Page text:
marriage” and is expressed in the received teaching of the Church of
England and summarised, for example, in Canon B30, the 1987 General
Synod motion, and numerous Lambeth resolutions, most notably
Resolution I.10 from the 1998 Lambeth Conference. We believe that this
vision of (1) sexual intercourse as “an act of total commitment which
belongs properly within a permanent married relationship” (Lambeth
1988), (2) marriage as a union of a man and woman in a covenant of love
marked by exclusivity and life-long commitment, and (3) faithful, sexually
abstinent love in singleness and non-marital friendships, is the teaching
of Scripture. It therefore expresses the character and will of God which is
our guide in ordering our lives and in addressing public global ethical
issues. We also believe that reaffirming this teaching offers us the best
way of maintaining our unity-in-truth. We therefore hope that, as well as
considering why this “traditional biblical teaching” (Lambeth 1988) is being
questioned and rejected by some, LLF will clearly articulate it and
commend it, explaining why it has been, and remains, a deeply-held
conviction for most Christians. Here we believe it is vitally important
that LLF help the Church of England engage with these issues
ecumenically. We were encouraged that, in May, ARCIC III announced
its forthcoming report “Walking Together on the Way: Learning to be
Church - Local, Regional, Universal” and is pursuing further work on its
mandate to consider “how in communion the local and universal Church
comes to discern right ethical teaching”.
Our recent Anglican experience has made clear that our deep differences
in this area make “walking together on the way” not only a challenge
ecumenically but within existing denominational structures. We therefore
think it essential that, as part of providing teaching and learning, LLF must
also help us consider the implications of these differences for our common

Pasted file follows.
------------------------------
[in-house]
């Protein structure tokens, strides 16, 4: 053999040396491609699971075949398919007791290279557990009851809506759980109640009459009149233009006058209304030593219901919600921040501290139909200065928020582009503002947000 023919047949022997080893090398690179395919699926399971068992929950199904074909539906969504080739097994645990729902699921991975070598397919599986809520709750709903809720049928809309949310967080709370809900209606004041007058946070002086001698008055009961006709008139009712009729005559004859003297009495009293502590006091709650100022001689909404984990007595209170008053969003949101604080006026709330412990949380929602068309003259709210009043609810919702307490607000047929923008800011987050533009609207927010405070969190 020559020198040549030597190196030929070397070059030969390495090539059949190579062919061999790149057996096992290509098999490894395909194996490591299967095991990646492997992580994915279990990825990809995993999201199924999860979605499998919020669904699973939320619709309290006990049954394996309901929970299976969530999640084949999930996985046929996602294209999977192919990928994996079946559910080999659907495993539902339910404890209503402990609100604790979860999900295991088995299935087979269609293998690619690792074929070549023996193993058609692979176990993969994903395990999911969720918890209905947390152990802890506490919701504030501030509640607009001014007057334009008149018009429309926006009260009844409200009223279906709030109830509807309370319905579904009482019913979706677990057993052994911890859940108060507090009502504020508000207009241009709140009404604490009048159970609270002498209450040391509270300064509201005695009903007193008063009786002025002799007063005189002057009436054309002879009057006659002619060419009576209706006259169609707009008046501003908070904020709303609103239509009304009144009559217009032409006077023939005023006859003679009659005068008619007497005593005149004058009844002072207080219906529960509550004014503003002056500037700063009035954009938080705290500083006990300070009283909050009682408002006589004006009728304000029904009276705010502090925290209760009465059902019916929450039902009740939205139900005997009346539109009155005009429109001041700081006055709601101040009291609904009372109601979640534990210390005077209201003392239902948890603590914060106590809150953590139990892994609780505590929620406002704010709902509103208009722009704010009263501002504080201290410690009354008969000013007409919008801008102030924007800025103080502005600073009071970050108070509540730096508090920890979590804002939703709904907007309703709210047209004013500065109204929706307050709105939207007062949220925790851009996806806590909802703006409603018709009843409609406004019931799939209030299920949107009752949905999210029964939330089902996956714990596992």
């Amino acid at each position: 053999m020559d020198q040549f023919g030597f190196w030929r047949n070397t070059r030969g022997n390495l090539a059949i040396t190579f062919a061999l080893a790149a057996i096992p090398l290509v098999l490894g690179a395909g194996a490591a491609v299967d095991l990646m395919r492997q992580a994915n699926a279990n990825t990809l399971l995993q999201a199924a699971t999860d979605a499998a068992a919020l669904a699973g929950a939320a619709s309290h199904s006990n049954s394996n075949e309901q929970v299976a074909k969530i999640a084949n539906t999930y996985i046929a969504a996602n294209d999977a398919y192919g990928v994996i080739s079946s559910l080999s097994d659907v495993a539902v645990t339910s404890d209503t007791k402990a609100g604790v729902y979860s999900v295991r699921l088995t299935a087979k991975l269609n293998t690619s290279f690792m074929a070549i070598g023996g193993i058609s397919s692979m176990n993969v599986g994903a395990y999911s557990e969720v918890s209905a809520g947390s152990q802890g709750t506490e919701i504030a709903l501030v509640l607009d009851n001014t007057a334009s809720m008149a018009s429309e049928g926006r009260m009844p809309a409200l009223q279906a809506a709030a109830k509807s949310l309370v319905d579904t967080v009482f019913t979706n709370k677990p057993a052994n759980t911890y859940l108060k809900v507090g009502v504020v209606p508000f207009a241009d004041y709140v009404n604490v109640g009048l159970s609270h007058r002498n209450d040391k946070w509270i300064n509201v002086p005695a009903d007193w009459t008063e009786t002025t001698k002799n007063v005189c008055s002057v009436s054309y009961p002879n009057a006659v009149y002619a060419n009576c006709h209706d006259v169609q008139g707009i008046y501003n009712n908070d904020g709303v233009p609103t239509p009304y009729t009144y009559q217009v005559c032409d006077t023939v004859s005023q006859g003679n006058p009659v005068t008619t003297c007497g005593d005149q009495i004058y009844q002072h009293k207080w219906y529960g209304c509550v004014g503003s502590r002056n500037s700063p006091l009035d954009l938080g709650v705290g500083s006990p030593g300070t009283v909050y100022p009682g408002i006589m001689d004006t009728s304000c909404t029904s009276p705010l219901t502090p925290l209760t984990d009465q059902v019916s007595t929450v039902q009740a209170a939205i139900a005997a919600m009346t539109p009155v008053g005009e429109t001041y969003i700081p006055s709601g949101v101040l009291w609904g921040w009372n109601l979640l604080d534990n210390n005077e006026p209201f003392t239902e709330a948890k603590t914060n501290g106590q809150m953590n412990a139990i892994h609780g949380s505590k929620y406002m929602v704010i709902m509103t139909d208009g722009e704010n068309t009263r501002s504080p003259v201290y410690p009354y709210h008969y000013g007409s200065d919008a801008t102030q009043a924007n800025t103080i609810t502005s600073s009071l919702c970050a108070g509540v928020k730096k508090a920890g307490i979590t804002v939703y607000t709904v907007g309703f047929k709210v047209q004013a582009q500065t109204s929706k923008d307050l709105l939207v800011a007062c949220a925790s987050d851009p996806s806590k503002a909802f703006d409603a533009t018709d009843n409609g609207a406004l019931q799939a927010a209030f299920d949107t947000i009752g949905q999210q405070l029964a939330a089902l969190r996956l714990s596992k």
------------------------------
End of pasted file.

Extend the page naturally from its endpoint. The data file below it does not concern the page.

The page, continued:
life. As was shown by the response to GS2055, the House of Bishops’
conviction that we should reaffirm our current teaching, liturgy and
discipline and consider the limits of legitimate pastoral practice within
these, will be very difficult for many to accept. It is also clear, however,
that any change in teaching or liturgy will also create major problems for
many of us both here and in the wider Communion. This is evident, for
example, from the Church of England Evangelical Council’s helpful recent
work which explores the rationale for “visible differentiation” (in “Gospel,
Church & Marriage: Preserving Apostolic Faith and Life”) and possible
forms this might take (in “Guarding the Deposit”) should the church accept
new teaching or practice. We therefore hope that LLF will go beyond
helping us to understand and evaluate our different perspectives. If it can
also address the practical consequences of these sincerely held
differences concerning how we live in love and faith it will also assist us
to live better in love and faith. We will then be able to consider how our
structures may need to adapt so as to enable good, continued fellowship,
respect, dialogue and co-operation with one another in Christ while
honestly recognising the impact of our disagreements on the shape and
degrees of communion truly present among us.
We are grateful for the work that you, Dr. Eeva John, and many others are
doing as part of LLF and hope that these reflections will be of some
help. We continue to pray for all involved, and the church as a whole,
that, in the words of the General Thanksgiving, God may give us all such
a due sense of all his mercies that “our hearts may be unfeignedly
thankful, and that we shew forth thy praise, not only with our lips, but in
our lives; by giving up ourselves to thy service, and by walking before thee
in holiness and righteousness all our days”.
With our greetings and prayers,

The Bishops of Carlisle, Shrewsbury, Durham, Ludlow, Birkenhead,

Willesden, Peterborough, Plymouth, Blackburn, Maidstone, Lancaster